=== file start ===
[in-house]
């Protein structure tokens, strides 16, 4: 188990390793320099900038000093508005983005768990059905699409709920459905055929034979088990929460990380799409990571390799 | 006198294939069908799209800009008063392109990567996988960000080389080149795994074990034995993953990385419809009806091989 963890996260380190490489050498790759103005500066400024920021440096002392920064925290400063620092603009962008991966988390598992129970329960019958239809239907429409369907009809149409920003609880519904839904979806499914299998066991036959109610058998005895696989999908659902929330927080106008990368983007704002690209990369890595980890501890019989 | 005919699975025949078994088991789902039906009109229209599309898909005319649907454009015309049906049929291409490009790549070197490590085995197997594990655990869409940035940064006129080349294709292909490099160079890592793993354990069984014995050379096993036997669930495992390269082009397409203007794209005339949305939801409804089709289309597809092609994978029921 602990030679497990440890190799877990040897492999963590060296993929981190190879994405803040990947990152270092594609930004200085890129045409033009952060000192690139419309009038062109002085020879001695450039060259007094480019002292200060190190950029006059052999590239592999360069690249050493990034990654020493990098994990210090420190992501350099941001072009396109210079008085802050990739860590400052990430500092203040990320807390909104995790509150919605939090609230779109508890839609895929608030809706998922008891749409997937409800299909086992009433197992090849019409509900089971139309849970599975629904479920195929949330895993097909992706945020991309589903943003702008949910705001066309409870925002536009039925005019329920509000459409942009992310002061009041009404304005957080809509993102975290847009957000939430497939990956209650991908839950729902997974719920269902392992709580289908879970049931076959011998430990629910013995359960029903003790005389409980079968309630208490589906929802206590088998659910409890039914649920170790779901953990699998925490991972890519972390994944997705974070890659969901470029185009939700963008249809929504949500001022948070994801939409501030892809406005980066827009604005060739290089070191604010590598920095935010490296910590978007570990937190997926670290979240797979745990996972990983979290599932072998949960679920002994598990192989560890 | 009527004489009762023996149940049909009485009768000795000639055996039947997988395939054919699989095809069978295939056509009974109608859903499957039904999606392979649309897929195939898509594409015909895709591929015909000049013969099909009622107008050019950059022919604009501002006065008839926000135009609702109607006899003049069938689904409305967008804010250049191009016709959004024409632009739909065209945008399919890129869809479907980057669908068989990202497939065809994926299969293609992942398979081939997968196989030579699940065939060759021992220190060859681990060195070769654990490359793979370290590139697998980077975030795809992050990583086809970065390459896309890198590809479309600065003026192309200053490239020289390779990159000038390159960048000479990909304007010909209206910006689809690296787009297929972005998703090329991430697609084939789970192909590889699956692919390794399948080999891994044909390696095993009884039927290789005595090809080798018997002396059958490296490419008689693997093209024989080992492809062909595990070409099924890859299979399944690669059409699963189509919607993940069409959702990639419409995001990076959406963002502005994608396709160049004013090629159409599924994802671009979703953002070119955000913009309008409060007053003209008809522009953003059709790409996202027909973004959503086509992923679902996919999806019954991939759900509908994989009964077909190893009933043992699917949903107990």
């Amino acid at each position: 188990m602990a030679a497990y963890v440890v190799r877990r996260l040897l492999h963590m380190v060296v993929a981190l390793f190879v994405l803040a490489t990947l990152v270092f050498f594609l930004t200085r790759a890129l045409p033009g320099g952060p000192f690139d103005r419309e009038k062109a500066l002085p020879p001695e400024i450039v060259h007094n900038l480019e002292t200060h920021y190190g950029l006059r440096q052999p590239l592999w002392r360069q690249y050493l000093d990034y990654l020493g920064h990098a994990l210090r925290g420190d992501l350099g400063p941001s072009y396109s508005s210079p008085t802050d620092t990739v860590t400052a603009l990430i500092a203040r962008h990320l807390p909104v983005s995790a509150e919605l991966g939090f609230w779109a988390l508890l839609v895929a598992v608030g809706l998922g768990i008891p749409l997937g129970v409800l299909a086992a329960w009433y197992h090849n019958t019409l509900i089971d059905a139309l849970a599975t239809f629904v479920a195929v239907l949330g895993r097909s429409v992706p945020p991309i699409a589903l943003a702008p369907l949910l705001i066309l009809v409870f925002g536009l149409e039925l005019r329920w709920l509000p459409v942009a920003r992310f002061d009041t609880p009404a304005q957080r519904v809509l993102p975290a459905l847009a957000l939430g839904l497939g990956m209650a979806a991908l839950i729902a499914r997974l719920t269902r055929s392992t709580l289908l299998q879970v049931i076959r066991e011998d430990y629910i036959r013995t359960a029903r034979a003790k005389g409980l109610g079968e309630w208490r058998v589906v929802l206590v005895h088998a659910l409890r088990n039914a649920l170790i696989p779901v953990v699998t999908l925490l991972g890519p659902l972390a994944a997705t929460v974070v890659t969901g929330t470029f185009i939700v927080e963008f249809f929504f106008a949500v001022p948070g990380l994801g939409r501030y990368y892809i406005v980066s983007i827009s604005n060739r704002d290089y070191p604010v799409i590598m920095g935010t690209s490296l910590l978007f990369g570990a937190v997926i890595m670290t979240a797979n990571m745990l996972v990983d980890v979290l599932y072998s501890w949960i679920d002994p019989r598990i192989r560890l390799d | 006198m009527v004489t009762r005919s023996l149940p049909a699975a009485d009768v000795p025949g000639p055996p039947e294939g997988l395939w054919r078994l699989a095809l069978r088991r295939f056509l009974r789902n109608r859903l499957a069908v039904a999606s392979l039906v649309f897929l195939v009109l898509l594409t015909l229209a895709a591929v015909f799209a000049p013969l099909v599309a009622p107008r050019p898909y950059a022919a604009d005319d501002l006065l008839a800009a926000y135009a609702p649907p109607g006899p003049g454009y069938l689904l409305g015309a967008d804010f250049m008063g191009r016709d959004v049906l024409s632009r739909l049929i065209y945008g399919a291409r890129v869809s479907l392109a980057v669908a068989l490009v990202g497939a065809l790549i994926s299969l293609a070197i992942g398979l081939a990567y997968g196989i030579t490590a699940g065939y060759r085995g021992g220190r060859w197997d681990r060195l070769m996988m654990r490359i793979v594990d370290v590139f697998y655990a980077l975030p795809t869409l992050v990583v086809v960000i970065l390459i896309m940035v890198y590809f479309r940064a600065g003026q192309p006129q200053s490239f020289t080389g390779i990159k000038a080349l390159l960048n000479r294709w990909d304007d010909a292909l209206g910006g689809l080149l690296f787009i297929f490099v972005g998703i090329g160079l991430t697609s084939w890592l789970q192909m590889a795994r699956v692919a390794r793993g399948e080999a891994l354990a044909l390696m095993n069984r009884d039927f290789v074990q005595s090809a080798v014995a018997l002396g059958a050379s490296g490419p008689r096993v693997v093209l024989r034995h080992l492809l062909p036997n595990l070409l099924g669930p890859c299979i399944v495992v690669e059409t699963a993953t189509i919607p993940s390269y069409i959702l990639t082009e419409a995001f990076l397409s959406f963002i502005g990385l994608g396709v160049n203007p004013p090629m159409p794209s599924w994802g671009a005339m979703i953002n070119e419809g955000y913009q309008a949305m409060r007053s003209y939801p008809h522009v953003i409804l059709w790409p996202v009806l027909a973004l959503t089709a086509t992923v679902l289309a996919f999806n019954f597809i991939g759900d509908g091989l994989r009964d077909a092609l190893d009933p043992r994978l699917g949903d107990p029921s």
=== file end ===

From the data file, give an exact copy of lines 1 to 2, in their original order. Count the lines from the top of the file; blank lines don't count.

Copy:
[in-house]
């Protein structure tokens, strides 16, 4: 188990390793320099900038000093508005983005768990059905699409709920459905055929034979088990929460990380799409990571390799 | 006198294939069908799209800009008063392109990567996988960000080389080149795994074990034995993953990385419809009806091989 963890996260380190490489050498790759103005500066400024920021440096002392920064925290400063620092603009962008991966988390598992129970329960019958239809239907429409369907009809149409920003609880519904839904979806499914299998066991036959109610058998005895696989999908659902929330927080106008990368983007704002690209990369890595980890501890019989 | 005919699975025949078994088991789902039906009109229209599309898909005319649907454009015309049906049929291409490009790549070197490590085995197997594990655990869409940035940064006129080349294709292909490099160079890592793993354990069984014995050379096993036997669930495992390269082009397409203007794209005339949305939801409804089709289309597809092609994978029921 602990030679497990440890190799877990040897492999963590060296993929981190190879994405803040990947990152270092594609930004200085890129045409033009952060000192690139419309009038062109002085020879001695450039060259007094480019002292200060190190950029006059052999590239592999360069690249050493990034990654020493990098994990210090420190992501350099941001072009396109210079008085802050990739860590400052990430500092203040990320807390909104995790509150919605939090609230779109508890839609895929608030809706998922008891749409997937409800299909086992009433197992090849019409509900089971139309849970599975629904479920195929949330895993097909992706945020991309589903943003702008949910705001066309409870925002536009039925005019329920509000459409942009992310002061009041009404304005957080809509993102975290847009957000939430497939990956209650991908839950729902997974719920269902392992709580289908879970049931076959011998430990629910013995359960029903003790005389409980079968309630208490589906929802206590088998659910409890039914649920170790779901953990699998925490991972890519972390994944997705974070890659969901470029185009939700963008249809929504949500001022948070994801939409501030892809406005980066827009604005060739290089070191604010590598920095935010490296910590978007570990937190997926670290979240797979745990996972990983979290599932072998949960679920002994598990192989560890 | 009527004489009762023996149940049909009485009768000795000639055996039947997988395939054919699989095809069978295939056509009974109608859903499957039904999606392979649309897929195939898509594409015909895709591929015909000049013969099909009622107008050019950059022919604009501002006065008839926000135009609702109607006899003049069938689904409305967008804010250049191009016709959004024409632009739909065209945008399919890129869809479907980057669908068989990202497939065809994926299969293609992942398979081939997968196989030579699940065939060759021992220190060859681990060195070769654990490359793979370290590139697998980077975030795809992050990583086809970065390459896309890198590809479309600065003026192309200053490239020289390779990159000038390159960048000479990909304007010909209206910006689809690296787009297929972005998703090329991430697609084939789970192909590889699956692919390794399948080999891994044909390696095993009884039927290789005595090809080798018997002396059958490296490419008689693997093209024989080992492809062909595990070409099924890859299979399944690669059409699963189509919607993940069409959702990639419409995001990076959406963002502005994608396709160049004013090629159409599924994802671009979703953002070119955000913009309008409060007053003209008809522009953003059709790409996202027909973004959503086509992923679902996919999806019954991939759900509908994989009964077909190893009933043992699917949903107990």